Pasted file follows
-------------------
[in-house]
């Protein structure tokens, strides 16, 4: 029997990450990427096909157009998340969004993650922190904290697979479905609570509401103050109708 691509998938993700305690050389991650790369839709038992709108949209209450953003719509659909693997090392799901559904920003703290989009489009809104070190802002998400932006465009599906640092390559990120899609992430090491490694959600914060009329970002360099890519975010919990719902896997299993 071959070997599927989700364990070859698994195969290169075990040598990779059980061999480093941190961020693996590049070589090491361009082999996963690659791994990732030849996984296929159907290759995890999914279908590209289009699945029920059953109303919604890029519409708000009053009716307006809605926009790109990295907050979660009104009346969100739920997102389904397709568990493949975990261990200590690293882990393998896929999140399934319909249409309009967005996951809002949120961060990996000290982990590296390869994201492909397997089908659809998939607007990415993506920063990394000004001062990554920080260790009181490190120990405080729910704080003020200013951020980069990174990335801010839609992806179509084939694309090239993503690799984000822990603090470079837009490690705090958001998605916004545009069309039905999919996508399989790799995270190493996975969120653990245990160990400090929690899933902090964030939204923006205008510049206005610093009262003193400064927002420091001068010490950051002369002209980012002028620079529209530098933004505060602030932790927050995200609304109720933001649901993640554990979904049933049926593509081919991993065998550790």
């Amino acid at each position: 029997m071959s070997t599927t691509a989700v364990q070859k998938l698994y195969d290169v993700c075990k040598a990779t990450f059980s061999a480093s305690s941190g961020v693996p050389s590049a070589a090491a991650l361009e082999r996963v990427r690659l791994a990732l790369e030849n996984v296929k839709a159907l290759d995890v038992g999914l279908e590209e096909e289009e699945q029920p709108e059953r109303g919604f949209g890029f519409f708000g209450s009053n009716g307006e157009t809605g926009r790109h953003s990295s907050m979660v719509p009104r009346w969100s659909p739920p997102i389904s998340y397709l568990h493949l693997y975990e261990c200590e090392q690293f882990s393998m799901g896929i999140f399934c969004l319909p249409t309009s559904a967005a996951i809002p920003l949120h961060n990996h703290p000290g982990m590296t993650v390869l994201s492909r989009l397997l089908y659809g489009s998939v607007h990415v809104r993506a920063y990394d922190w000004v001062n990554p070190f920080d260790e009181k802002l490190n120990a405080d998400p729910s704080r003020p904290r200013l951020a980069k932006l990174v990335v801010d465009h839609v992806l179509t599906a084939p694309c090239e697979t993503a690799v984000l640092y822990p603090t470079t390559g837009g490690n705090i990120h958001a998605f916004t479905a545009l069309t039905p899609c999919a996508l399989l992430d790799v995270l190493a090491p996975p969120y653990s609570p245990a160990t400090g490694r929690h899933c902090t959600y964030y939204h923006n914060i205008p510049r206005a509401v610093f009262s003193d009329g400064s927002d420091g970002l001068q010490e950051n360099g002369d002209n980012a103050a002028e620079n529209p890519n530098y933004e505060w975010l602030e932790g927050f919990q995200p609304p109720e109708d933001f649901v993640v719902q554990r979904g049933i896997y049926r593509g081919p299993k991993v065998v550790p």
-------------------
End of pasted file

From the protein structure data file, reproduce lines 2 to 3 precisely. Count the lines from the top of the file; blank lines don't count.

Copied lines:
């Protein structure tokens, strides 16, 4: 029997990450990427096909157009998340969004993650922190904290697979479905609570509401103050109708 691509998938993700305690050389991650790369839709038992709108949209209450953003719509659909693997090392799901559904920003703290989009489009809104070190802002998400932006465009599906640092390559990120899609992430090491490694959600914060009329970002360099890519975010919990719902896997299993 071959070997599927989700364990070859698994195969290169075990040598990779059980061999480093941190961020693996590049070589090491361009082999996963690659791994990732030849996984296929159907290759995890999914279908590209289009699945029920059953109303919604890029519409708000009053009716307006809605926009790109990295907050979660009104009346969100739920997102389904397709568990493949975990261990200590690293882990393998896929999140399934319909249409309009967005996951809002949120961060990996000290982990590296390869994201492909397997089908659809998939607007990415993506920063990394000004001062990554920080260790009181490190120990405080729910704080003020200013951020980069990174990335801010839609992806179509084939694309090239993503690799984000822990603090470079837009490690705090958001998605916004545009069309039905999919996508399989790799995270190493996975969120653990245990160990400090929690899933902090964030939204923006205008510049206005610093009262003193400064927002420091001068010490950051002369002209980012002028620079529209530098933004505060602030932790927050995200609304109720933001649901993640554990979904049933049926593509081919991993065998550790």
């Amino acid at each position: 029997m071959s070997t599927t691509a989700v364990q070859k998938l698994y195969d290169v993700c075990k040598a990779t990450f059980s061999a480093s305690s941190g961020v693996p050389s590049a070589a090491a991650l361009e082999r996963v990427r690659l791994a990732l790369e030849n996984v296929k839709a159907l290759d995890v038992g999914l279908e590209e096909e289009e699945q029920p709108e059953r109303g919604f949209g890029f519409f708000g209450s009053n009716g307006e157009t809605g926009r790109h953003s990295s907050m979660v719509p009104r009346w969100s659909p739920p997102i389904s998340y397709l568990h493949l693997y975990e261990c200590e090392q690293f882990s393998m799901g896929i999140f399934c969004l319909p249409t309009s559904a967005a996951i809002p920003l949120h961060n990996h703290p000290g982990m590296t993650v390869l994201s492909r989009l397997l089908y659809g489009s998939v607007h990415v809104r993506a920063y990394d922190w000004v001062n990554p070190f920080d260790e009181k802002l490190n120990a405080d998400p729910s704080r003020p904290r200013l951020a980069k932006l990174v990335v801010d465009h839609v992806l179509t599906a084939p694309c090239e697979t993503a690799v984000l640092y822990p603090t470079t390559g837009g490690n705090i990120h958001a998605f916004t479905a545009l069309t039905p899609c999919a996508l399989l992430d790799v995270l190493a090491p996975p969120y653990s609570p245990a160990t400090g490694r929690h899933c902090t959600y964030y939204h923006n914060i205008p510049r206005a509401v610093f009262s003193d009329g400064s927002d420091g970002l001068q010490e950051n360099g002369d002209n980012a103050a002028e620079n529209p890519n530098y933004e505060w975010l602030e932790g927050f919990q995200p609304p109720e109708d933001f649901v993640v719902q554990r979904g049933i896997y049926r593509g081919p299993k991993v065998v550790p």